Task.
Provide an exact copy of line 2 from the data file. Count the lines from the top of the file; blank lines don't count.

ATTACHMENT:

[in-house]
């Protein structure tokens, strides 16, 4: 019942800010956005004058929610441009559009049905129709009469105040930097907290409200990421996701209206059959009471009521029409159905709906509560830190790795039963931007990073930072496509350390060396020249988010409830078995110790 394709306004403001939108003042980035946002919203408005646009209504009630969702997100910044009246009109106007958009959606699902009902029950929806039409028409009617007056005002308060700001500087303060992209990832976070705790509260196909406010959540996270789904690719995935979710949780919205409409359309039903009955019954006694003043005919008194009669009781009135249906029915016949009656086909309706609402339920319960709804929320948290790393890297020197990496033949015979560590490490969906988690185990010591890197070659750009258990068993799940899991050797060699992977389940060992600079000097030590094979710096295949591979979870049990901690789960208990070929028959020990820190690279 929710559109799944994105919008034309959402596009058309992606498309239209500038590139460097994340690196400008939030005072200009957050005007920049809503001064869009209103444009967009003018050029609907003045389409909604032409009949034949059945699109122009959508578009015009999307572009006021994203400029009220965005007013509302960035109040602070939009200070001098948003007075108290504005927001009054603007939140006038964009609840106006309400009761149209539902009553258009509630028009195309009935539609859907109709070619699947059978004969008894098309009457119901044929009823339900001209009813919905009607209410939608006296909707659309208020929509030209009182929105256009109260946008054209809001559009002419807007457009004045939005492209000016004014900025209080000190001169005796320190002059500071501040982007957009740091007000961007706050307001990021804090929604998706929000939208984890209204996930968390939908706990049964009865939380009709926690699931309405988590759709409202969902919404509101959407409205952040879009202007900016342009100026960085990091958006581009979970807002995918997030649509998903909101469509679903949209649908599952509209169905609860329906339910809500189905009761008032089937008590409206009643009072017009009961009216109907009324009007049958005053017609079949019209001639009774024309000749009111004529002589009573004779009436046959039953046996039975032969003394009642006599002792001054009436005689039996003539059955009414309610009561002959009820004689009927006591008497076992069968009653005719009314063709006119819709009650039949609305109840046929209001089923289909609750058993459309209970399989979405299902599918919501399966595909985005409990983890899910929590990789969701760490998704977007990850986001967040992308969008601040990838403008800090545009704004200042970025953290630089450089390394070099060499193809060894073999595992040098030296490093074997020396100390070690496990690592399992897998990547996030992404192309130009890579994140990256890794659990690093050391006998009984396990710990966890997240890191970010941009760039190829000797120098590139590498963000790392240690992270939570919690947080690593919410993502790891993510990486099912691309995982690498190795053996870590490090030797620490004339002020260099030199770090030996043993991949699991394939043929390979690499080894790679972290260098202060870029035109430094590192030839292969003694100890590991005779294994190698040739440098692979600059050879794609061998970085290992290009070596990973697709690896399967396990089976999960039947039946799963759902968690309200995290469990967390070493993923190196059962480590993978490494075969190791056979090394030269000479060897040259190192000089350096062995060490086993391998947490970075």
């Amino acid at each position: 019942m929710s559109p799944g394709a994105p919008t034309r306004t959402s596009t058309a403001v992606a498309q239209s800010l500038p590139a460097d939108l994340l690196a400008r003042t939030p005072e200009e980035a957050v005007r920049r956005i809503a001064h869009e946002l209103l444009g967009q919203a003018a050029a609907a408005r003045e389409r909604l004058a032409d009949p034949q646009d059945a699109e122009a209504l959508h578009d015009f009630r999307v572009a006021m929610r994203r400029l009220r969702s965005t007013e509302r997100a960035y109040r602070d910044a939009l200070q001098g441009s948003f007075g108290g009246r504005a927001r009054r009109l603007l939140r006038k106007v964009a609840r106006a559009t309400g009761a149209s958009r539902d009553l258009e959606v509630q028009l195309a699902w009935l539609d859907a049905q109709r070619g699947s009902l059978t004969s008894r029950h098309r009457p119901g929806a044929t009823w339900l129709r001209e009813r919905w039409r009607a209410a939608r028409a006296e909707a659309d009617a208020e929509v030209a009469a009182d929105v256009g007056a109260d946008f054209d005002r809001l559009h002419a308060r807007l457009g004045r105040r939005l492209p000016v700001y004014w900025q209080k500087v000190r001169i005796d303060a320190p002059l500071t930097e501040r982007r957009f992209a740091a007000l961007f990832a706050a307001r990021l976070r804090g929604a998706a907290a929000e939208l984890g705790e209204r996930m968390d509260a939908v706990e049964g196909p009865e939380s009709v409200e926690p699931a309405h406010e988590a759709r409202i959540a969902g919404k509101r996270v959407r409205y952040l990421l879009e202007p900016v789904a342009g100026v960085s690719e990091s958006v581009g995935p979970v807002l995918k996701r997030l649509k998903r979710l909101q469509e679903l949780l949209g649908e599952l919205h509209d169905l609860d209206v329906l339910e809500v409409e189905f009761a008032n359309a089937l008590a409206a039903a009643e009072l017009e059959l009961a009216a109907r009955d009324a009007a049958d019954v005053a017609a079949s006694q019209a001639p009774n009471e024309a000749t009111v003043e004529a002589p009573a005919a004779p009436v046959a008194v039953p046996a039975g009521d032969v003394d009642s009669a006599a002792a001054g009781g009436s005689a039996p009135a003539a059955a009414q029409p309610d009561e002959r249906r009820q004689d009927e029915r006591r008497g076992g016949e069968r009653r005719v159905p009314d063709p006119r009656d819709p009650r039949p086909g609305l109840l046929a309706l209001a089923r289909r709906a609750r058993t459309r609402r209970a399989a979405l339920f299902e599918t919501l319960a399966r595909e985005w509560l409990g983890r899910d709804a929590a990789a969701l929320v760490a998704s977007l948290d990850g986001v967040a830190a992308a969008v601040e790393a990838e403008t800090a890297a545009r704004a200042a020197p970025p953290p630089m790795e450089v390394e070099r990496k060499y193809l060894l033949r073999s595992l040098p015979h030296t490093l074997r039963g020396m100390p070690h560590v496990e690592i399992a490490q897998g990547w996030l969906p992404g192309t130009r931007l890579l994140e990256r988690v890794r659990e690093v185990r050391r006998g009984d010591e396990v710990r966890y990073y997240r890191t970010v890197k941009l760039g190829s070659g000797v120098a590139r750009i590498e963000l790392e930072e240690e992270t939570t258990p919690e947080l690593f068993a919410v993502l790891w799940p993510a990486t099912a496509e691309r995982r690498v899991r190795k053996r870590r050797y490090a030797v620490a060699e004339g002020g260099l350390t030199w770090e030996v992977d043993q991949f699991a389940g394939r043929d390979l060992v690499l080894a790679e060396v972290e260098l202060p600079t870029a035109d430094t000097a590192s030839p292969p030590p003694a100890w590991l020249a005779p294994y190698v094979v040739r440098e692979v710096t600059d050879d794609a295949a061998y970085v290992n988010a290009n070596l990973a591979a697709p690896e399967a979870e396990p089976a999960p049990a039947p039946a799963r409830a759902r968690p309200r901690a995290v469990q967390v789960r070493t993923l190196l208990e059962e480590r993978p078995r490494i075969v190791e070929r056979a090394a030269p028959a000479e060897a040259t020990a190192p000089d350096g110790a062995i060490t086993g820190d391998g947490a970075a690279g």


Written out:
């Protein structure tokens, strides 16, 4: 019942800010956005004058929610441009559009049905129709009469105040930097907290409200990421996701209206059959009471009521029409159905709906509560830190790795039963931007990073930072496509350390060396020249988010409830078995110790 394709306004403001939108003042980035946002919203408005646009209504009630969702997100910044009246009109106007958009959606699902009902029950929806039409028409009617007056005002308060700001500087303060992209990832976070705790509260196909406010959540996270789904690719995935979710949780919205409409359309039903009955019954006694003043005919008194009669009781009135249906029915016949009656086909309706609402339920319960709804929320948290790393890297020197990496033949015979560590490490969906988690185990010591890197070659750009258990068993799940899991050797060699992977389940060992600079000097030590094979710096295949591979979870049990901690789960208990070929028959020990820190690279 929710559109799944994105919008034309959402596009058309992606498309239209500038590139460097994340690196400008939030005072200009957050005007920049809503001064869009209103444009967009003018050029609907003045389409909604032409009949034949059945699109122009959508578009015009999307572009006021994203400029009220965005007013509302960035109040602070939009200070001098948003007075108290504005927001009054603007939140006038964009609840106006309400009761149209539902009553258009509630028009195309009935539609859907109709070619699947059978004969008894098309009457119901044929009823339900001209009813919905009607209410939608006296909707659309208020929509030209009182929105256009109260946008054209809001559009002419807007457009004045939005492209000016004014900025209080000190001169005796320190002059500071501040982007957009740091007000961007706050307001990021804090929604998706929000939208984890209204996930968390939908706990049964009865939380009709926690699931309405988590759709409202969902919404509101959407409205952040879009202007900016342009100026960085990091958006581009979970807002995918997030649509998903909101469509679903949209649908599952509209169905609860329906339910809500189905009761008032089937008590409206009643009072017009009961009216109907009324009007049958005053017609079949019209001639009774024309000749009111004529002589009573004779009436046959039953046996039975032969003394009642006599002792001054009436005689039996003539059955009414309610009561002959009820004689009927006591008497076992069968009653005719009314063709006119819709009650039949609305109840046929209001089923289909609750058993459309209970399989979405299902599918919501399966595909985005409990983890899910929590990789969701760490998704977007990850986001967040992308969008601040990838403008800090545009704004200042970025953290630089450089390394070099060499193809060894073999595992040098030296490093074997020396100390070690496990690592399992897998990547996030992404192309130009890579994140990256890794659990690093050391006998009984396990710990966890997240890191970010941009760039190829000797120098590139590498963000790392240690992270939570919690947080690593919410993502790891993510990486099912691309995982690498190795053996870590490090030797620490004339002020260099030199770090030996043993991949699991394939043929390979690499080894790679972290260098202060870029035109430094590192030839292969003694100890590991005779294994190698040739440098692979600059050879794609061998970085290992290009070596990973697709690896399967396990089976999960039947039946799963759902968690309200995290469990967390070493993923190196059962480590993978490494075969190791056979090394030269000479060897040259190192000089350096062995060490086993391998947490970075």